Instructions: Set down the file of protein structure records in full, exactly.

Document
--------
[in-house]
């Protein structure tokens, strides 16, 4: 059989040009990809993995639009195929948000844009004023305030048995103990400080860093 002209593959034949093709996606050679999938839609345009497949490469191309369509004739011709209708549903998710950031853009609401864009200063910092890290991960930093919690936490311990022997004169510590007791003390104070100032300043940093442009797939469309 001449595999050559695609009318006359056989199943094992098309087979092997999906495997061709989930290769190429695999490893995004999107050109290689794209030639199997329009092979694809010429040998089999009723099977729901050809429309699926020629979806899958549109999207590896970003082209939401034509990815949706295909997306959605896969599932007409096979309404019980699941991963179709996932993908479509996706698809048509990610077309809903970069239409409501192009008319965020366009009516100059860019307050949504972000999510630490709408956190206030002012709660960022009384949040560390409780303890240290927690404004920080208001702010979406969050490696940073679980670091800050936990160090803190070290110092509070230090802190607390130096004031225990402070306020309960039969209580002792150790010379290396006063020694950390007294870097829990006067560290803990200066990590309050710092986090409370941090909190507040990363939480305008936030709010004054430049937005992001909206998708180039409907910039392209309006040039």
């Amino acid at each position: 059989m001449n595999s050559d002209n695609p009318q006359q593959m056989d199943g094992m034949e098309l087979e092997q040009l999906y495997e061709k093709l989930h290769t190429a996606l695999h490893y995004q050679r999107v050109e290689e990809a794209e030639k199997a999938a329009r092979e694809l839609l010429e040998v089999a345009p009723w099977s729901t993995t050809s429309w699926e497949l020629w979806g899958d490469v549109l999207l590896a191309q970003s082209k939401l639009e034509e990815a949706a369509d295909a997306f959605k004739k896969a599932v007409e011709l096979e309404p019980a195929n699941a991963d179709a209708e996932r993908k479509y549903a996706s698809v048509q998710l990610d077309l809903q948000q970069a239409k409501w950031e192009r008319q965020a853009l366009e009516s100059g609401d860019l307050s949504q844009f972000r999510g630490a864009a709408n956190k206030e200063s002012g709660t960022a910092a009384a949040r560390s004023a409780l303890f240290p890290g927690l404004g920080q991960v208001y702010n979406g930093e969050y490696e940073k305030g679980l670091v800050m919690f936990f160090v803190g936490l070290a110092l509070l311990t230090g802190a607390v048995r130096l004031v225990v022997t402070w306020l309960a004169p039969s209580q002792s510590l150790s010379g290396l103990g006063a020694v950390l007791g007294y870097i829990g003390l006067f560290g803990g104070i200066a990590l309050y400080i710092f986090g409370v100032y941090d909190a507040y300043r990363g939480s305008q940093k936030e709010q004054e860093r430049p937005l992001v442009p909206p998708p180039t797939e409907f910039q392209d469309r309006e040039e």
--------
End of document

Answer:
[in-house]
């Protein structure tokens, strides 16, 4: 059989040009990809993995639009195929948000844009004023305030048995103990400080860093 002209593959034949093709996606050679999938839609345009497949490469191309369509004739011709209708549903998710950031853009609401864009200063910092890290991960930093919690936490311990022997004169510590007791003390104070100032300043940093442009797939469309 001449595999050559695609009318006359056989199943094992098309087979092997999906495997061709989930290769190429695999490893995004999107050109290689794209030639199997329009092979694809010429040998089999009723099977729901050809429309699926020629979806899958549109999207590896970003082209939401034509990815949706295909997306959605896969599932007409096979309404019980699941991963179709996932993908479509996706698809048509990610077309809903970069239409409501192009008319965020366009009516100059860019307050949504972000999510630490709408956190206030002012709660960022009384949040560390409780303890240290927690404004920080208001702010979406969050490696940073679980670091800050936990160090803190070290110092509070230090802190607390130096004031225990402070306020309960039969209580002792150790010379290396006063020694950390007294870097829990006067560290803990200066990590309050710092986090409370941090909190507040990363939480305008936030709010004054430049937005992001909206998708180039409907910039392209309006040039």
């Amino acid at each position: 059989m001449n595999s050559d002209n695609p009318q006359q593959m056989d199943g094992m034949e098309l087979e092997q040009l999906y495997e061709k093709l989930h290769t190429a996606l695999h490893y995004q050679r999107v050109e290689e990809a794209e030639k199997a999938a329009r092979e694809l839609l010429e040998v089999a345009p009723w099977s729901t993995t050809s429309w699926e497949l020629w979806g899958d490469v549109l999207l590896a191309q970003s082209k939401l639009e034509e990815a949706a369509d295909a997306f959605k004739k896969a599932v007409e011709l096979e309404p019980a195929n699941a991963d179709a209708e996932r993908k479509y549903a996706s698809v048509q998710l990610d077309l809903q948000q970069a239409k409501w950031e192009r008319q965020a853009l366009e009516s100059g609401d860019l307050s949504q844009f972000r999510g630490a864009a709408n956190k206030e200063s002012g709660t960022a910092a009384a949040r560390s004023a409780l303890f240290p890290g927690l404004g920080q991960v208001y702010n979406g930093e969050y490696e940073k305030g679980l670091v800050m919690f936990f160090v803190g936490l070290a110092l509070l311990t230090g802190a607390v048995r130096l004031v225990v022997t402070w306020l309960a004169p039969s209580q002792s510590l150790s010379g290396l103990g006063a020694v950390l007791g007294y870097i829990g003390l006067f560290g803990g104070i200066a990590l309050y400080i710092f986090g409370v100032y941090d909190a507040y300043r990363g939480s305008q940093k936030e709010q004054e860093r430049p937005l992001v442009p909206p998708p180039t797939e409907f910039q392209d469309r309006e040039e």